With oil hovering at the $100-a-barrel mark, we're inundated by calls for a "Manhattan project" on alternative energy, more regulation of major oil companies and an end to our military presence in the Persian Gulf. The assumptions are that America's energy demand drives prices, the "majors" determine supply and instability in the Middle East explains recent spikes. So, if this is all our doing, then it can all be our undoing as well.
Would that Washington was so eminently in control of global energy markets.
The big driver on oil prices today is rising Asia's burgeoning demand. At the Cold War's end, Asia accounted for 10 percent of global oil demand. Today it gobbles up double that share. Before 2025, Asia becomes the oil market's global demand center, dislodging North America.
So it's basically our blood, their oil.
A second big driver is that many key producers are themselves becoming significant consumers, shriveling their capacity for exports. Indonesia became a net importer years ago while Mexico, a huge supplier for the U.S., heads down the same path unless it soon opens up its national oil company to foreign direct investment.
Meanwhile, strongman Hugo Chavez diminishes Venezuela's future export capacity by scaring off investors and - in essence - eating his seed corn: funneling today's windfall profits into socialist programs designed to buttress his popular standing. His latest scheme involves Venezuela's national oil company using its logistical networks to import foodstuffs currently in short supply.
Fire-breathing Mahmoud Ahmadinejad pursues a similarly shortsighted course in Iran to predictable outcomes.
In general, all of the big producers are seeing their oil consumption skyrocket far above global growth, with Saudi Arabia, Russia and Norway leading the way. So, while rising Asia demands a lot more oil, the biggest sources have trouble boosting production.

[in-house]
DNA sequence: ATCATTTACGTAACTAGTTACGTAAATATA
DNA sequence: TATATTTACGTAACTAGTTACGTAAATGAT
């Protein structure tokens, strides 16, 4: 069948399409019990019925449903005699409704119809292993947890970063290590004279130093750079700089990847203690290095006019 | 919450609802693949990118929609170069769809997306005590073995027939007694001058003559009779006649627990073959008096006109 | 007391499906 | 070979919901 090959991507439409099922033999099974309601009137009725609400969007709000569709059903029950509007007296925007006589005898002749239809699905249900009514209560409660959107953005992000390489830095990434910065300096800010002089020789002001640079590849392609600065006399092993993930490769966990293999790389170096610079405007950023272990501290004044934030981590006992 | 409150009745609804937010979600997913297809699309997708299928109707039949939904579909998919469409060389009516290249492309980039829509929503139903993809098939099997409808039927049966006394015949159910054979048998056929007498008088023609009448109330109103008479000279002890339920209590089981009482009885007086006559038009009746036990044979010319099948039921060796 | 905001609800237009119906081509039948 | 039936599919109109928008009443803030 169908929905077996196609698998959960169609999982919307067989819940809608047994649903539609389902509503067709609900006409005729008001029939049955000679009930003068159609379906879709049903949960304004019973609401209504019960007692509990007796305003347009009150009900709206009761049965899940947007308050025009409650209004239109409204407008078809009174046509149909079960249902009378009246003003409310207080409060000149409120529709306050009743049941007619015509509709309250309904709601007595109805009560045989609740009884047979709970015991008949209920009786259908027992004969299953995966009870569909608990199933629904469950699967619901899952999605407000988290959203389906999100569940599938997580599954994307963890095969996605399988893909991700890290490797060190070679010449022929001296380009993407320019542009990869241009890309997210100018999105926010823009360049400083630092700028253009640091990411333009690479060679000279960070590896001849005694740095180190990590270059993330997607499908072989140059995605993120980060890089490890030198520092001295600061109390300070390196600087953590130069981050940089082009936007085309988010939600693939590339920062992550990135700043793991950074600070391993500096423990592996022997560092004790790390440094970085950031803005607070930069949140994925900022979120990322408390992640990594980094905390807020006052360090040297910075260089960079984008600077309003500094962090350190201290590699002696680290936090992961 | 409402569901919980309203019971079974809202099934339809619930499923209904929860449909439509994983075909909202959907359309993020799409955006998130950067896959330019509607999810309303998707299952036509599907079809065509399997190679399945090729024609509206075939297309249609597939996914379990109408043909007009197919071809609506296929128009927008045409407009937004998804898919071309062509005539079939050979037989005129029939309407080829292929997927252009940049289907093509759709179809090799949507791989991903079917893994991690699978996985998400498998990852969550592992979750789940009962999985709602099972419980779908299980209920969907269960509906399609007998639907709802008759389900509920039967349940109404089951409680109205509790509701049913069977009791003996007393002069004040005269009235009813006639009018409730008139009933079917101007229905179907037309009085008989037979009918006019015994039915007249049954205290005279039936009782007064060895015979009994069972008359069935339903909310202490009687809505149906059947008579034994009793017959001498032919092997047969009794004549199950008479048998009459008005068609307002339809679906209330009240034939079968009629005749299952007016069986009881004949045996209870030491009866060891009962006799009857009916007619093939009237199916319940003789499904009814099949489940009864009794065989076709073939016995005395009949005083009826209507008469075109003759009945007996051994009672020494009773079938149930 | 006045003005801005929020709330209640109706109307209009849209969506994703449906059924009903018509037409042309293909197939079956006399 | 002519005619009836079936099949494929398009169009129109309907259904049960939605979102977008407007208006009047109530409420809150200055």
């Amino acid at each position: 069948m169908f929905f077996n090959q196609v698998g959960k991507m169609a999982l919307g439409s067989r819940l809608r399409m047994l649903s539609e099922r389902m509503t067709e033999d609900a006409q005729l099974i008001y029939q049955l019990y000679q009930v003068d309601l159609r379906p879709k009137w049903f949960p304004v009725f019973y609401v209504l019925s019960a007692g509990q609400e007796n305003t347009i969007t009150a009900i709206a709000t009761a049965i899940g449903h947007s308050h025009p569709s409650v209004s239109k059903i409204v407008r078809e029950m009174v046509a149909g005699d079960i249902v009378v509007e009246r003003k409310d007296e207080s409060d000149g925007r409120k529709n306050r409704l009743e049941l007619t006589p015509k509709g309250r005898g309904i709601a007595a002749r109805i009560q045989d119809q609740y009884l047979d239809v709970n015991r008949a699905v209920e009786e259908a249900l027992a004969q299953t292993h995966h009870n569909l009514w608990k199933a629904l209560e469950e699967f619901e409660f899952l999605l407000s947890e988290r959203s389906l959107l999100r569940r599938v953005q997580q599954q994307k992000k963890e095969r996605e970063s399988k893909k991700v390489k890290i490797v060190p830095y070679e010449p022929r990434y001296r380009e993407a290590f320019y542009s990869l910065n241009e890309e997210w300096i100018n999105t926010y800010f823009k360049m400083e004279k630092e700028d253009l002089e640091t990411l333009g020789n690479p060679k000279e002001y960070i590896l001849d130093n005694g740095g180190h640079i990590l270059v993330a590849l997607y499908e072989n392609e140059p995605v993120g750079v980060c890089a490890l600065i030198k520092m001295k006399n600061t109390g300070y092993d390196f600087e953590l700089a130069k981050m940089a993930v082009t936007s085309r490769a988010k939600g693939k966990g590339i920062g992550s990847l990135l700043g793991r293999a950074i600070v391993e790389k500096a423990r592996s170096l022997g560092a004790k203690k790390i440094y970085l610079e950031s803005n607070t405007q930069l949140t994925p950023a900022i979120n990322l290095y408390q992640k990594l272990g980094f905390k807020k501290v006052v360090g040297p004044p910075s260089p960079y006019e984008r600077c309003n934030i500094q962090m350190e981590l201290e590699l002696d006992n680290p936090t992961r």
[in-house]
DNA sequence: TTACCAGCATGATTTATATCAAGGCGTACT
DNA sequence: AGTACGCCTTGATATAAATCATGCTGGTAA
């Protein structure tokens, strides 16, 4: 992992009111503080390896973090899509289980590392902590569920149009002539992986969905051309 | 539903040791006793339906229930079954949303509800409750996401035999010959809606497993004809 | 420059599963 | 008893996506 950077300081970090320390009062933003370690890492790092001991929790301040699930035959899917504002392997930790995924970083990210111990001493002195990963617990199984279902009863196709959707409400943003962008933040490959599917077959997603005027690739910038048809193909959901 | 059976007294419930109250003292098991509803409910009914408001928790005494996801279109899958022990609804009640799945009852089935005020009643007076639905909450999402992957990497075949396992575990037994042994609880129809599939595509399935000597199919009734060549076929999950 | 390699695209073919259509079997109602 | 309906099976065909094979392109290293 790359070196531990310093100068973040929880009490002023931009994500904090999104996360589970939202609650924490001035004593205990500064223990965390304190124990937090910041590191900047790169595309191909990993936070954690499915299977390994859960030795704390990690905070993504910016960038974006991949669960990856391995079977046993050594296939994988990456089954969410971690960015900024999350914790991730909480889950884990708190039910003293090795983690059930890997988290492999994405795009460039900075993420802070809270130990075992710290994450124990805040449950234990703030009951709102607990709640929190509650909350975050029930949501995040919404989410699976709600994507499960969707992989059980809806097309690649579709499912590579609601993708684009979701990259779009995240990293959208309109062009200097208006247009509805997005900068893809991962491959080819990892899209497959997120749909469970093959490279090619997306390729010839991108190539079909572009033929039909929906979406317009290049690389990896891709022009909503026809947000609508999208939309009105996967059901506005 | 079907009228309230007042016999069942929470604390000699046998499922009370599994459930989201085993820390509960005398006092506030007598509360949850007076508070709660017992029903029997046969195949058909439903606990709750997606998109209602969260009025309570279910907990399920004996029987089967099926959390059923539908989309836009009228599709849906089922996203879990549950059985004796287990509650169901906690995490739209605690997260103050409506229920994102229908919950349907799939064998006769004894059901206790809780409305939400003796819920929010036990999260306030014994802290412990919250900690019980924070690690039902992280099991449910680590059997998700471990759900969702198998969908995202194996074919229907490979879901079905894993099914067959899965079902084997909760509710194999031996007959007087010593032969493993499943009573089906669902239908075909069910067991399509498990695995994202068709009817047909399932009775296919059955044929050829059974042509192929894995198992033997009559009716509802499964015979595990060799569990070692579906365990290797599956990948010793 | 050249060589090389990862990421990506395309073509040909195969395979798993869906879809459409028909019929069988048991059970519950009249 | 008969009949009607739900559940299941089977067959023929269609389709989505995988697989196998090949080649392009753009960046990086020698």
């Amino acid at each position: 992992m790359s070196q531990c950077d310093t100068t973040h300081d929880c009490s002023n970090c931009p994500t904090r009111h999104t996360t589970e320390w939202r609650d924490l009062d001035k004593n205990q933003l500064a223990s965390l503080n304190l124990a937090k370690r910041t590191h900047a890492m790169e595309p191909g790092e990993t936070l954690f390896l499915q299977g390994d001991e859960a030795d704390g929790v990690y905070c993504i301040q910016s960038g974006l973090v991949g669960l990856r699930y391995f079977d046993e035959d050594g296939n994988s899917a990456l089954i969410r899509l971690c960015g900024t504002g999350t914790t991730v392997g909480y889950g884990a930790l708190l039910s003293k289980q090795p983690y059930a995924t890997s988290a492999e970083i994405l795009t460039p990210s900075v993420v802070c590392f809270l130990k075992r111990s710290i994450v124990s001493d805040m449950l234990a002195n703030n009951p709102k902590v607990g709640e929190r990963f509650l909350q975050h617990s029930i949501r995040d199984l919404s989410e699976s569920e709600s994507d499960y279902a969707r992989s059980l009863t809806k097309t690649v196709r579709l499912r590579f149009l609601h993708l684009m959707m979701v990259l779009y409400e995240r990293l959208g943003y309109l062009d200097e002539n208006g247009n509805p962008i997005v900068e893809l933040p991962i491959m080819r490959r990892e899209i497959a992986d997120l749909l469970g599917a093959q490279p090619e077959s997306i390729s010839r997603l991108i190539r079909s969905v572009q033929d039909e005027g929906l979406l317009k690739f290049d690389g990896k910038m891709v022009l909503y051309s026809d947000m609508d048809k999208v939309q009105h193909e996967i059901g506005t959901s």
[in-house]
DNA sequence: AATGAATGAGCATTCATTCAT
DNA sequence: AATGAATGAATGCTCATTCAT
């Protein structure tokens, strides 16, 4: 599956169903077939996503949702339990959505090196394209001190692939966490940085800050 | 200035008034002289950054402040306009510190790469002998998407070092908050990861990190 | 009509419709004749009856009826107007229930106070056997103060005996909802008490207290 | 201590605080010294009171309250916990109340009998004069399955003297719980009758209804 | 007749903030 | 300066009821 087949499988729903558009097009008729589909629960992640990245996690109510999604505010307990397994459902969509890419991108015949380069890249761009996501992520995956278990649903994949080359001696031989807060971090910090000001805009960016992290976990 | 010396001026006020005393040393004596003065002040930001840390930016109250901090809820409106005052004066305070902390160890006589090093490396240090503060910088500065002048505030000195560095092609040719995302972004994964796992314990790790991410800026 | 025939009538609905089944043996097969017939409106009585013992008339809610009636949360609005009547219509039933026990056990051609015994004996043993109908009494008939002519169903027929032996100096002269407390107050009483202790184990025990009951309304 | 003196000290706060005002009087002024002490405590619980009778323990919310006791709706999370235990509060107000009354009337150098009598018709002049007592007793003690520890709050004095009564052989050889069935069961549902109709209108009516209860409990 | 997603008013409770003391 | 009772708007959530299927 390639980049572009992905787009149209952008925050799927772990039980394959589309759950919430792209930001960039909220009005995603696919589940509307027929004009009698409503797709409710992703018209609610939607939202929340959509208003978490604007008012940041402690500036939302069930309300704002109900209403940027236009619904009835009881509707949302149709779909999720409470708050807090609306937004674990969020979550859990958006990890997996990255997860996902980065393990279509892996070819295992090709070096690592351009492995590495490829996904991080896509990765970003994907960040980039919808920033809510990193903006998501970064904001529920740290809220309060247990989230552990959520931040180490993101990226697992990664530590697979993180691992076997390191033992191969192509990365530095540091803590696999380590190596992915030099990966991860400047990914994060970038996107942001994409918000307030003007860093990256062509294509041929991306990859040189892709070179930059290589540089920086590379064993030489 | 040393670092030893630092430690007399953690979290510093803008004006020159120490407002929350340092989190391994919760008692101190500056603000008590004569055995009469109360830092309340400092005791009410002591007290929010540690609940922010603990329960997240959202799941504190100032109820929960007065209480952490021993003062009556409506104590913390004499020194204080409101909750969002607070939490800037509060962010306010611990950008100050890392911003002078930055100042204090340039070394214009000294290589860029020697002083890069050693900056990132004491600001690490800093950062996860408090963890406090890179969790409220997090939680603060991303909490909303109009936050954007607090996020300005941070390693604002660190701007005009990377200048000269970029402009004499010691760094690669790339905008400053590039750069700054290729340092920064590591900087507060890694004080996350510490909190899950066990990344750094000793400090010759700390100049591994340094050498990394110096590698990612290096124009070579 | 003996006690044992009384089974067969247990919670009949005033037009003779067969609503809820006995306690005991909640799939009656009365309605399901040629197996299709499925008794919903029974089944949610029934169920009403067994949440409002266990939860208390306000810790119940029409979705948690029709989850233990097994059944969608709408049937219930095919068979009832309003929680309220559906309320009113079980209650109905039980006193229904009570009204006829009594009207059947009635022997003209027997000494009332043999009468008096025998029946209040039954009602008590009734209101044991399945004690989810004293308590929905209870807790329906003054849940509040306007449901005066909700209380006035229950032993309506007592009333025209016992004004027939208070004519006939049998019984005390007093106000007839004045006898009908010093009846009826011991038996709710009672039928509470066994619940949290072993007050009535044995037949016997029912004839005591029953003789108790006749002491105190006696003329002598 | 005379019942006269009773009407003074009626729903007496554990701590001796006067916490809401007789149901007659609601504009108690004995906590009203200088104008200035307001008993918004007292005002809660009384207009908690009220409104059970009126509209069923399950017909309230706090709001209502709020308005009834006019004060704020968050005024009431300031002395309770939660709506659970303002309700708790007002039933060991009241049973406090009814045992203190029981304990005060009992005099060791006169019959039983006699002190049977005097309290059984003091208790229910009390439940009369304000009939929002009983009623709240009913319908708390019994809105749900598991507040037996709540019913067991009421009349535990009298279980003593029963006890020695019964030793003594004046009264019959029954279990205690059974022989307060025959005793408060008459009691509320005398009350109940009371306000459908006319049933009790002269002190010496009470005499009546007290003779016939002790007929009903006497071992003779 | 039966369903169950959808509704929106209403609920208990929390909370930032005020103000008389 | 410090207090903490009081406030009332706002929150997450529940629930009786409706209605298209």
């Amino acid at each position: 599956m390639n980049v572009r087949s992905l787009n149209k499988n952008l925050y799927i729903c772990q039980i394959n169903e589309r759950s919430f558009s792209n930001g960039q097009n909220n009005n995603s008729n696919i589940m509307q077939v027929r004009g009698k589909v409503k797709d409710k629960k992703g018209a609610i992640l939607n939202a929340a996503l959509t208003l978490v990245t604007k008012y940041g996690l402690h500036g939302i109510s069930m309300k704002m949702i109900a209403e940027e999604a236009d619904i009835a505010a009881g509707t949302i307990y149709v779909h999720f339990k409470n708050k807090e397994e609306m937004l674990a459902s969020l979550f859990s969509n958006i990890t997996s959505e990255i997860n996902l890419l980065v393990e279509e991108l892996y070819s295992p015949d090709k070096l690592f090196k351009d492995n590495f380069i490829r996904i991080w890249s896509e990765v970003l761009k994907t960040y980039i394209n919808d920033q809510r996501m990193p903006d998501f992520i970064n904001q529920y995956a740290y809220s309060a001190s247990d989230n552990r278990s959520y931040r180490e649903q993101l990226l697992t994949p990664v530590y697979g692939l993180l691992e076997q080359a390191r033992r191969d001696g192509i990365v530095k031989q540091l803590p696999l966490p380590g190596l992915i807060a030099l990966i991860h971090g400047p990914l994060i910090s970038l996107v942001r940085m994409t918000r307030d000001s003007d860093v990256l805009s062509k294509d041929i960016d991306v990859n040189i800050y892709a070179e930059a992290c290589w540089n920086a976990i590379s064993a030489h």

What can the major oil companies do about any of this? Not as much as you think.
Increasingly, it's the home team national oil companies that control the bulk of reserves. Today, these state-owned firms directly manage 40 percent of the world's known supply. By 2030, that percentage will rise to roughly three-quarters, meaning Exxon Mobil, BP and others will be squeezed out of new big projects as national oil companies grow rich enough to finance these on their own. Already, a significant chunk of the majors' current production is locked into sharing agreements that favor the national oil companies as prices rise.
As the national oil companies grab more control over future production, the majors face more restricted access to existing oil fields, pushing them toward increasingly complex ventures to discover new supplies: tougher geology, deeper sea beds, harsher arctic environments and thicker oil.
Those tougher conditions drive up production costs just as a worldwide shortage of rigs and workers emerges. Toss in years of under-investing by everybody, national oil companies and majors alike, in refining capacity, and this situation won't be remedied anytime soon.
Do continuing violence and threats in the Middle East add a surcharge on top of all of this? Sure, although the real problem comes in instability or rogue regimes keeping certain countries essentially off-line from comprehensive exploration, something the national oil companies increasingly accomplish even in stable nations, so stability's unlikely to improve the situation over the long term.
How about trusting in OPEC's ability to boost production sufficiently to cover rising global demand?
Growing international concern over global warming, combined with Asia's ballooning car fleet and associated air pollution, casts a long-term shadow over the oil industry. Simply put, it's hard to imagine Asia quadrupling its automobiles over the next two decades and surviving the resulting environmental degradation, even if it could import enough oil.
For the increasingly squeezed majors, it doesn't make sense to stick out their necks on long-term investments to grow supply-side infrastructure. Instead, watch them invariably warm up to new vehicle drive technologies that major auto makers pursue in their greed to stay on top.
As for national oil companies, expect them to invest in just enough production capacity to keep prices from rising too far above $100 a barrel but not enough to drive them much below that mark.
In sum, crude prices will remain relatively high for the long run as everybody involved ekes out maximum profits across the final decades of oil's supremacy.
As for what comes next, watch Asia because America's strictly in the backseat on this tumultuous ride.